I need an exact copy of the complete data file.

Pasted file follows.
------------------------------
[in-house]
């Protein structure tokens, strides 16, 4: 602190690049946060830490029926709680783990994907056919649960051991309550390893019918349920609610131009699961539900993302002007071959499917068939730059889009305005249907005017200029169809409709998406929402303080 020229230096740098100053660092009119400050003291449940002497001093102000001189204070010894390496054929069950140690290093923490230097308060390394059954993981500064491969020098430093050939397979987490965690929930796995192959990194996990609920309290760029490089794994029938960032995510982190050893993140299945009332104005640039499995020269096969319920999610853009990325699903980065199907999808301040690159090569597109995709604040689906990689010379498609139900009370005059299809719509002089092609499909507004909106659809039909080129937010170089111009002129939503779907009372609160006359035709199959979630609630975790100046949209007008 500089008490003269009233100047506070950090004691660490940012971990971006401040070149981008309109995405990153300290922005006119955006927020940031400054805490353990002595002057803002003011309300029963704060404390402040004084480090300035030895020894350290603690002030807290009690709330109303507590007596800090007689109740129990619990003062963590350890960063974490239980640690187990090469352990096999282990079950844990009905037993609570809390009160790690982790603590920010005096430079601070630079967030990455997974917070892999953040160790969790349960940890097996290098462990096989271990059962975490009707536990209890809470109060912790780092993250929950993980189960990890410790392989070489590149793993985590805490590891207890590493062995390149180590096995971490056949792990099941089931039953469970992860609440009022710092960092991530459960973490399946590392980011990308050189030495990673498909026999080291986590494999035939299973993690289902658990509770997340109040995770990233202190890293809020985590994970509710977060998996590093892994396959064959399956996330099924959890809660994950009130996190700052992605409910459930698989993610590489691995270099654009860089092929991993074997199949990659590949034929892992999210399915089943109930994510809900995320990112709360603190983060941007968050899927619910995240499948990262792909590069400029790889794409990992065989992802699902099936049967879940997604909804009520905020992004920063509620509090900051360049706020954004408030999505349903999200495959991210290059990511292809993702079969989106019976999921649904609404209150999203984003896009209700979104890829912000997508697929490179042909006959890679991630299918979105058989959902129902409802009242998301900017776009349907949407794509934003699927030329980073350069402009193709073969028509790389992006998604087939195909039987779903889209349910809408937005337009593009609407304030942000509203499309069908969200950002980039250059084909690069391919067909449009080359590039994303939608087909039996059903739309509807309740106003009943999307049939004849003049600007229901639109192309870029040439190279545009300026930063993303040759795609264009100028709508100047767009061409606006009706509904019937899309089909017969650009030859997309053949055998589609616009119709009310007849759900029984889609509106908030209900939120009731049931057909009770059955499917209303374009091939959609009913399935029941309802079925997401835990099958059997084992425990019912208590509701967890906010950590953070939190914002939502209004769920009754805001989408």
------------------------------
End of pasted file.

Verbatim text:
[in-house]
């Protein structure tokens, strides 16, 4: 602190690049946060830490029926709680783990994907056919649960051991309550390893019918349920609610131009699961539900993302002007071959499917068939730059889009305005249907005017200029169809409709998406929402303080 020229230096740098100053660092009119400050003291449940002497001093102000001189204070010894390496054929069950140690290093923490230097308060390394059954993981500064491969020098430093050939397979987490965690929930796995192959990194996990609920309290760029490089794994029938960032995510982190050893993140299945009332104005640039499995020269096969319920999610853009990325699903980065199907999808301040690159090569597109995709604040689906990689010379498609139900009370005059299809719509002089092609499909507004909106659809039909080129937010170089111009002129939503779907009372609160006359035709199959979630609630975790100046949209007008 500089008490003269009233100047506070950090004691660490940012971990971006401040070149981008309109995405990153300290922005006119955006927020940031400054805490353990002595002057803002003011309300029963704060404390402040004084480090300035030895020894350290603690002030807290009690709330109303507590007596800090007689109740129990619990003062963590350890960063974490239980640690187990090469352990096999282990079950844990009905037993609570809390009160790690982790603590920010005096430079601070630079967030990455997974917070892999953040160790969790349960940890097996290098462990096989271990059962975490009707536990209890809470109060912790780092993250929950993980189960990890410790392989070489590149793993985590805490590891207890590493062995390149180590096995971490056949792990099941089931039953469970992860609440009022710092960092991530459960973490399946590392980011990308050189030495990673498909026999080291986590494999035939299973993690289902658990509770997340109040995770990233202190890293809020985590994970509710977060998996590093892994396959064959399956996330099924959890809660994950009130996190700052992605409910459930698989993610590489691995270099654009860089092929991993074997199949990659590949034929892992999210399915089943109930994510809900995320990112709360603190983060941007968050899927619910995240499948990262792909590069400029790889794409990992065989992802699902099936049967879940997604909804009520905020992004920063509620509090900051360049706020954004408030999505349903999200495959991210290059990511292809993702079969989106019976999921649904609404209150999203984003896009209700979104890829912000997508697929490179042909006959890679991630299918979105058989959902129902409802009242998301900017776009349907949407794509934003699927030329980073350069402009193709073969028509790389992006998604087939195909039987779903889209349910809408937005337009593009609407304030942000509203499309069908969200950002980039250059084909690069391919067909449009080359590039994303939608087909039996059903739309509807309740106003009943999307049939004849003049600007229901639109192309870029040439190279545009300026930063993303040759795609264009100028709508100047767009061409606006009706509904019937899309089909017969650009030859997309053949055998589609616009119709009310007849759900029984889609509106908030209900939120009731049931057909009770059955499917209303374009091939959609009913399935029941309802079925997401835990099958059997084992425990019912208590509701967890906010950590953070939190914002939502209004769920009754805001989408």